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Med J Aust. 2014 Aug 4;201(3):162-6.

Trends in hospital admissions for conditions associated with child maltreatment, Northern Territory, 1999-2010.

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Health Gains Planning, Northern Territory Department of Health, Darwin, NT, Australia.
School of Population Health, University of Adelaide, Adelaide, SA, Australia.
Epidemiology and Health Services Division, Menzies School of Health Research, Melbourne, VIC, Australia.



To use hospital admissions data to investigate trends in maltreatment among Northern Territory Aboriginal and non-Aboriginal children.


A historical cohort study using diagnosis and external cause codes from hospital admissions among children aged 0-17 years.


Annual rates of admission with either a definitive or indicative code for child maltreatment.


From 1 January 1999 to 31 December 2010, the average annual rates of hospital admission of NT Aboriginal and non-Aboriginal children with a definitive code of maltreatment were 8.8 (95% CI, 7.4-10.2) and 0.91 (95% CI, 0.59-1.22) per 10 000 children, respectively. There was no evidence for change over time in either population. The corresponding rates of admission with a code indicative of maltreatment were 28.4 (95% CI, 25.8-31.1) and 5.2 (95% CI, 4.4-6.0) per 10 000 children, with average annual increases of 3% (incidence rate ratio [IRR], 1.03; 95% CI, 1.00-1.07) and 4% (IRR, 1.04; 95% CI, 0.96-1.11). Physical abuse was the prominent type of maltreatment-related admission in both populations. There were increases in rates of admission for older Aboriginal children (13-17 years) and older non-Aboriginal boys. Most perpetrators in the assault of younger children were family members, while among older children most were not specified.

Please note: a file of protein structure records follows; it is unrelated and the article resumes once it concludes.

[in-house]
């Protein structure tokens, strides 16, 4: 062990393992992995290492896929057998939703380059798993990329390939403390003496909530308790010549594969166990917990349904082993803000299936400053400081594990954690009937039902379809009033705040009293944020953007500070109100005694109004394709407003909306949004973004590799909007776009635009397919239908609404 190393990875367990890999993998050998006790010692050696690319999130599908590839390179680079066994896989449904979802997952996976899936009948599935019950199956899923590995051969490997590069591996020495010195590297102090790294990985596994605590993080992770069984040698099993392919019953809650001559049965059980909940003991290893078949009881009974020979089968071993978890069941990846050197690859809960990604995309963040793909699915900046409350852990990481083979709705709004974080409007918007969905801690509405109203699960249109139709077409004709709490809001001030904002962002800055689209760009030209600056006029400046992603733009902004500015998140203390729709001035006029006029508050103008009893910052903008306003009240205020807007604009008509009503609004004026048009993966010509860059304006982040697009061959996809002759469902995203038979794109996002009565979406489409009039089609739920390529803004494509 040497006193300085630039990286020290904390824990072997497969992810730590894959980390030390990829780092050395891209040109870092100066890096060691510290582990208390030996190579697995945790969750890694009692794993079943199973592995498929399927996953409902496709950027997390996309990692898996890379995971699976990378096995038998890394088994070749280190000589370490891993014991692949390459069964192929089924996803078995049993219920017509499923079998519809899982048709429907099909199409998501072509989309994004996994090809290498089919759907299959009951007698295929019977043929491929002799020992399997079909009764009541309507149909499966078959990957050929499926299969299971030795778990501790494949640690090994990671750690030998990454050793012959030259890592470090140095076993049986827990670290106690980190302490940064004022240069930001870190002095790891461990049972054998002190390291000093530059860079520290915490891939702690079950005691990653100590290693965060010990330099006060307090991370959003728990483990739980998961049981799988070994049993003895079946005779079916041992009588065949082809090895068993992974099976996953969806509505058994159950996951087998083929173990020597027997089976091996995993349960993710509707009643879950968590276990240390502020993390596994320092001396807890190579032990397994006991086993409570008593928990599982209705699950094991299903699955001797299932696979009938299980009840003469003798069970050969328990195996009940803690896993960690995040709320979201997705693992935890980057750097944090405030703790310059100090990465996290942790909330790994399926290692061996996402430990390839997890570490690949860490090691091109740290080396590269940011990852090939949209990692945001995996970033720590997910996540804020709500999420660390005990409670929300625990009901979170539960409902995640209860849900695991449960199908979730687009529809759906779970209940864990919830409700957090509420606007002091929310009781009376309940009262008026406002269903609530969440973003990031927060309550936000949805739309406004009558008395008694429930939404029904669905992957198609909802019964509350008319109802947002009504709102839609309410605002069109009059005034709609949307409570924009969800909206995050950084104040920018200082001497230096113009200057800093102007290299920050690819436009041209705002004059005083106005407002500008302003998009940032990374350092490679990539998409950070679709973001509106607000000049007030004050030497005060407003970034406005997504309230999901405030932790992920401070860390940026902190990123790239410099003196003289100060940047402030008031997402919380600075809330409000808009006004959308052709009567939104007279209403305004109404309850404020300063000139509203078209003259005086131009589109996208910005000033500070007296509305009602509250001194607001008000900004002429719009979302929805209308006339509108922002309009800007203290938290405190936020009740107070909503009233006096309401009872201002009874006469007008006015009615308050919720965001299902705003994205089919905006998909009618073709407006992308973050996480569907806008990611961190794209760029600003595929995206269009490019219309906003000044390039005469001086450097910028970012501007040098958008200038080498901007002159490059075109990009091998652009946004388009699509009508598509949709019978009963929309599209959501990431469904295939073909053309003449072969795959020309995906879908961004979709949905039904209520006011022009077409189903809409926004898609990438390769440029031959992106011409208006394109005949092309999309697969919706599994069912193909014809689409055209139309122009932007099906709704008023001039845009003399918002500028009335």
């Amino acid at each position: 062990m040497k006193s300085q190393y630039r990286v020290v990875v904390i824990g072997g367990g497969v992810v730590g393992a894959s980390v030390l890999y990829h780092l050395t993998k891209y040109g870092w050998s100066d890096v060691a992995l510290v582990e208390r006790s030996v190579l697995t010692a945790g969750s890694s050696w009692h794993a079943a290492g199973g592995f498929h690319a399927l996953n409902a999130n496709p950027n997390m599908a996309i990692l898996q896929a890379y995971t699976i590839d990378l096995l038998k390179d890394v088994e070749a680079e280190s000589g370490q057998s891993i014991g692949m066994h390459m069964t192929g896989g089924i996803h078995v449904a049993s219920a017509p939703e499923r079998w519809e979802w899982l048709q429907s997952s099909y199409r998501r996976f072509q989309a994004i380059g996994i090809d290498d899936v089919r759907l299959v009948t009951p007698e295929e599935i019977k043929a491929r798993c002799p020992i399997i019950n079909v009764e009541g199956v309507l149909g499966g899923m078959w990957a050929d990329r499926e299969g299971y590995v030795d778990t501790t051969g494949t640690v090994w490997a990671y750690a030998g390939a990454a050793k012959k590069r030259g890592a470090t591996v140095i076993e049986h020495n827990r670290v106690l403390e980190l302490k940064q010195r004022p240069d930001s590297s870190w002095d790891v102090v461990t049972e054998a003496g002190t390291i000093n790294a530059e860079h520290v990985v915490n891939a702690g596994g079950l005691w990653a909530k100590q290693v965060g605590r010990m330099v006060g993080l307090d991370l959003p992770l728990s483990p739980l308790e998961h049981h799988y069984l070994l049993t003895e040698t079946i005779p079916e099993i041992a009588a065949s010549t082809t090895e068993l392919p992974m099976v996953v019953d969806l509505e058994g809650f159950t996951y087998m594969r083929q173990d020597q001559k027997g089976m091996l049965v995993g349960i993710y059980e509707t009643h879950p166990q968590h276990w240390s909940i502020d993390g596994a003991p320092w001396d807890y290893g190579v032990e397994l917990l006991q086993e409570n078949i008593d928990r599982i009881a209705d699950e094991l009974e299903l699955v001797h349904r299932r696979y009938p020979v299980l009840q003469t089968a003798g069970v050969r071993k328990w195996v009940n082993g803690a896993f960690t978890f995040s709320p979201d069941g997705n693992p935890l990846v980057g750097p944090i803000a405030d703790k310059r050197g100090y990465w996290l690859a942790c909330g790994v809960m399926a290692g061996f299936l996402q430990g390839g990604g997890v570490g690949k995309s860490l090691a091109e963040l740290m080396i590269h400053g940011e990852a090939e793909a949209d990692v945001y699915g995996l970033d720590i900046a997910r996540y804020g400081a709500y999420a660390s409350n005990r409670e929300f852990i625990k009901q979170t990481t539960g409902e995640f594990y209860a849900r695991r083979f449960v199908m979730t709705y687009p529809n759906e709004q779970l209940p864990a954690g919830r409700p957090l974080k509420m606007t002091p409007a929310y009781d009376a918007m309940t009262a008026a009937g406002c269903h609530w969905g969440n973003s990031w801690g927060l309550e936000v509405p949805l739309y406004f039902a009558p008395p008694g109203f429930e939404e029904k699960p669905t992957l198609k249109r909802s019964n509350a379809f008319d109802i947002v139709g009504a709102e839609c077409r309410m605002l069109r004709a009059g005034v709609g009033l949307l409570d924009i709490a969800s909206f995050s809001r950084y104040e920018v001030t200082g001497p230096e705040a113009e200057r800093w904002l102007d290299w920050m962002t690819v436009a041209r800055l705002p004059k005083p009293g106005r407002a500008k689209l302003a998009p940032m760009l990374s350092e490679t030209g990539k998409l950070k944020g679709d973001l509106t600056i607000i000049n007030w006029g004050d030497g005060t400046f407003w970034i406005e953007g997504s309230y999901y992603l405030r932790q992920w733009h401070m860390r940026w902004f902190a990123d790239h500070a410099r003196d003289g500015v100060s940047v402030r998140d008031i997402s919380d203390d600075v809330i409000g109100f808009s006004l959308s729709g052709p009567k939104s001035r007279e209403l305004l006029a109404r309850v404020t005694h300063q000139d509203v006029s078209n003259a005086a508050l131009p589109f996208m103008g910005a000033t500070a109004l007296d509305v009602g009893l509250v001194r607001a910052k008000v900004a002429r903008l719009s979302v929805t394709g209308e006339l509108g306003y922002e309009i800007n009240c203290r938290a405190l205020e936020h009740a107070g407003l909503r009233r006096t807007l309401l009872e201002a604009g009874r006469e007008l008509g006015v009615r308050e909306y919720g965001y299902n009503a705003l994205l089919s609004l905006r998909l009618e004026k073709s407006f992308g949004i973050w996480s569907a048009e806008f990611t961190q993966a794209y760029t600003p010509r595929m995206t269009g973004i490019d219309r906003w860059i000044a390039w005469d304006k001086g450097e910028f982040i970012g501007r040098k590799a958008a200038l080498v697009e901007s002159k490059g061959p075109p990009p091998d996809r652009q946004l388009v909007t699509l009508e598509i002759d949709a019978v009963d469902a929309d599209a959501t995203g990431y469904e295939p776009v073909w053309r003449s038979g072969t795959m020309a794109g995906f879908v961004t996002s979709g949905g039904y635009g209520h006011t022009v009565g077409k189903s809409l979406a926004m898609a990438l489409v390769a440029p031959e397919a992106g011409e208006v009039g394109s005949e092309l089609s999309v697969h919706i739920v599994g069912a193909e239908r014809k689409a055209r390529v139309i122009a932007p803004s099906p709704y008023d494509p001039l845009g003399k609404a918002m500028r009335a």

Our study shows the utility of hospital admissions for population surveillance of child maltreatment. The relatively stable rate of maltreatment-related hospital admissions among NT Aboriginal children shown here is in contrast to substantial increases reported from child protection data. The results also highlight the overlap between violence within families and in the wider community, particularly for older children, and lends support for population-level interventions to protect vulnerable children.

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